How Can Atheist Parents Celebrate the Holidays with Their Children?

Heather Henderson has a very practical guide for how atheists can still make the most out of this season full of religious holidays:



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If You Want Your Kids to Become Atheists…

Dale McGowan explains how he came to his non-religious beliefs and how he gave his kids, including his youngest daughter, the ability to figure it out for themselves:



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WaPo Reporter Gene Weingarten, a Pulitzer Prize Winner, Wrote “Me & Dog,” a Children’s Book on Godlessness

I consider the Washington Post‘s Gene Weingarten to be one of the best journalists in the country. He jumped onto my radar screen five years ago, with a truly gut-wrenching feature article about distracted parents who leave their young child in the car without realizing it, with tragic consequences.

Another story of his, a lovely tribute to aging dogs and how they process their memories, is equally unforgettable.

Others value his talents at least as much as I do — Weingarten is the recipient of two Pulitzer Prizes.

Today I learned that he is also an atheist (although that particular “secret” was out years ago; I just missed it). More importantly, he isn’t going to take the incessant Christian drumbeat in the U.S.A. lying down anymore. After Weingarten noticed the ocean of religious books for children, and the paucity of atheism-themed kids’ books, Weingarten penned Me and Dog, a riff on power and religion. Here’s the Amazon description:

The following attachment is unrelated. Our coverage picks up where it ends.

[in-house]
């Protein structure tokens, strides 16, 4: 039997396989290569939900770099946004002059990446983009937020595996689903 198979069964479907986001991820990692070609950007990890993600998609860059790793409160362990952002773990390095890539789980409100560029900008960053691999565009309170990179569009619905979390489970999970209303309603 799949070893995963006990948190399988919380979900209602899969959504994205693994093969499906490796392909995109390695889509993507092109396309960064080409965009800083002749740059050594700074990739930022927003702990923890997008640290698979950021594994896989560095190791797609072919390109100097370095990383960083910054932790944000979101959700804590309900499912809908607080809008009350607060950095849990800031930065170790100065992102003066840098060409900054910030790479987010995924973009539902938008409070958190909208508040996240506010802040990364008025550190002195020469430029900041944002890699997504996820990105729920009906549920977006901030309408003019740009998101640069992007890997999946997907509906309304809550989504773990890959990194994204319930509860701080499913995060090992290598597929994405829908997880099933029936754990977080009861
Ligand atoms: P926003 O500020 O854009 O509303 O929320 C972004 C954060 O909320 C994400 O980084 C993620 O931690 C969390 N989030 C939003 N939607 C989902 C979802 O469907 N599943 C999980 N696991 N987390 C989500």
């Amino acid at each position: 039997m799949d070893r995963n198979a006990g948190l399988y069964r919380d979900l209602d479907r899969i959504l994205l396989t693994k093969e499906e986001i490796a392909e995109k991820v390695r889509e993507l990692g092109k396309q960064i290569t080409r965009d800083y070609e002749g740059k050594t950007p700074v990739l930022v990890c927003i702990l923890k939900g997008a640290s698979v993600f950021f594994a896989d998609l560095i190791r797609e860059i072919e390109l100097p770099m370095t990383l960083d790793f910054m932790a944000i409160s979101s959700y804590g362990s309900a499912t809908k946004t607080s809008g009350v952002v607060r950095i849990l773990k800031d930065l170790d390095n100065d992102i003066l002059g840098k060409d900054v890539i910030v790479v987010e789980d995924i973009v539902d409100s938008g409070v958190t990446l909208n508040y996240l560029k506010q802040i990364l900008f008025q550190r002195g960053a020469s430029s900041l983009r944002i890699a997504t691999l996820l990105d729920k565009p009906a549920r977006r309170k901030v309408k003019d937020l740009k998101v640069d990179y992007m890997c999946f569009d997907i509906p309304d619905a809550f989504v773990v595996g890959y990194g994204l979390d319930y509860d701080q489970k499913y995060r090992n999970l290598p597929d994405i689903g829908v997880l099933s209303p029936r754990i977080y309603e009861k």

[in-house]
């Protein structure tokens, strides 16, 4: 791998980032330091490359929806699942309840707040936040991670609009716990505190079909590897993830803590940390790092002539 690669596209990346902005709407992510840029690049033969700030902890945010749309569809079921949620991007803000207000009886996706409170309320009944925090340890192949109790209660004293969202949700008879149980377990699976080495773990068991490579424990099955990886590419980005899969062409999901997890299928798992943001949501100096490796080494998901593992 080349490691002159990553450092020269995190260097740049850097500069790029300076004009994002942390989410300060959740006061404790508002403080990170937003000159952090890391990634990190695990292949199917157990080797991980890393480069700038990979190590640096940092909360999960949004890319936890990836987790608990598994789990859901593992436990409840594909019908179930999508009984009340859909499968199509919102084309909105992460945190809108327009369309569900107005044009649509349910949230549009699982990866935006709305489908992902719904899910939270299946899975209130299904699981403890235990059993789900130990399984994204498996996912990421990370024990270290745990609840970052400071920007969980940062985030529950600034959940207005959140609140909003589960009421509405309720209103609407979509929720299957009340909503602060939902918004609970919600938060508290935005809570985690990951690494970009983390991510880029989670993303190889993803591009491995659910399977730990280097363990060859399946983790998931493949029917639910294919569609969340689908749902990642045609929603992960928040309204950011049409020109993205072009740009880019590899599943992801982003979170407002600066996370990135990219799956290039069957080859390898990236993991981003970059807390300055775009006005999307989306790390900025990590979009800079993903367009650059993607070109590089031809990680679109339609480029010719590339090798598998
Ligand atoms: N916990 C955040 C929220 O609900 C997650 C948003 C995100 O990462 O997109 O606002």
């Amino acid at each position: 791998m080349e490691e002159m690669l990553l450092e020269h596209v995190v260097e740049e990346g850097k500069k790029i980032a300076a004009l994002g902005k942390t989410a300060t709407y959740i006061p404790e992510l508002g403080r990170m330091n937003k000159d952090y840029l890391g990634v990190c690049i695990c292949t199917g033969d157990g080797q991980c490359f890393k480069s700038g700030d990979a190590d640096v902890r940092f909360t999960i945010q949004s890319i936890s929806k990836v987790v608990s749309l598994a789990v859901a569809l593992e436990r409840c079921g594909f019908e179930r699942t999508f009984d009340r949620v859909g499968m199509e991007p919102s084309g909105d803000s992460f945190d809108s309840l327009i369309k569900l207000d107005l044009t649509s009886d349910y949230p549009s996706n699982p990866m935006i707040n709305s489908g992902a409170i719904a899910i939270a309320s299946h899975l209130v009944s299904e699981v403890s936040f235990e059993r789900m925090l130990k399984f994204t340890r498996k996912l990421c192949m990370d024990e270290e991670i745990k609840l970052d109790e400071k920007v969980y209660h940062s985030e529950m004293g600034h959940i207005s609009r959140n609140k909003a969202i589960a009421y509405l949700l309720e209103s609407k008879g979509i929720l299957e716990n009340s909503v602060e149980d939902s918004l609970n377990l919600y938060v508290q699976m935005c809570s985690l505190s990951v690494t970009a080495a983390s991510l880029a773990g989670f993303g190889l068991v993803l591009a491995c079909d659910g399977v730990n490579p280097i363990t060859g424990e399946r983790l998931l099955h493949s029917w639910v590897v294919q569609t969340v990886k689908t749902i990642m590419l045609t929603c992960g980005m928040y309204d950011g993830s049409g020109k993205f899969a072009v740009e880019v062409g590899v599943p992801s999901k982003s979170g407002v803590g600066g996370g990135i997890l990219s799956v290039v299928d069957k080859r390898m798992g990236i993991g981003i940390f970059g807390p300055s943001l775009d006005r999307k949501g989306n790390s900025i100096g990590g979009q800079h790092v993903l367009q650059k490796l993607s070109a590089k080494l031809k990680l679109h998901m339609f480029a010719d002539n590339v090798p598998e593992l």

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Friendly Atheist Podcast Episode 19: Dan Arel, Author of Parenting Without God

Our latest podcast guest is Dan Arel, author of Parenting Without God:



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New Survey Shows That White Evangelicals Prefer Teaching Children Obedience Over Curiosity, Creativity, and Tolerance

The Pew Research Center has released a study examining how political polarization affects the values we want children to learn. For example, “consistently conservative” people believe teaching children to have religious faith is important — no surprise there:

Just to be clear, that says 59% of “consistently conservative” people find religious faith to be the most important thing you can teach a child, while 81% of them find it important, period.

But I want to draw your attention to another part of the survey: What happens when you break people down by religious beliefs? How do their priorities shift?

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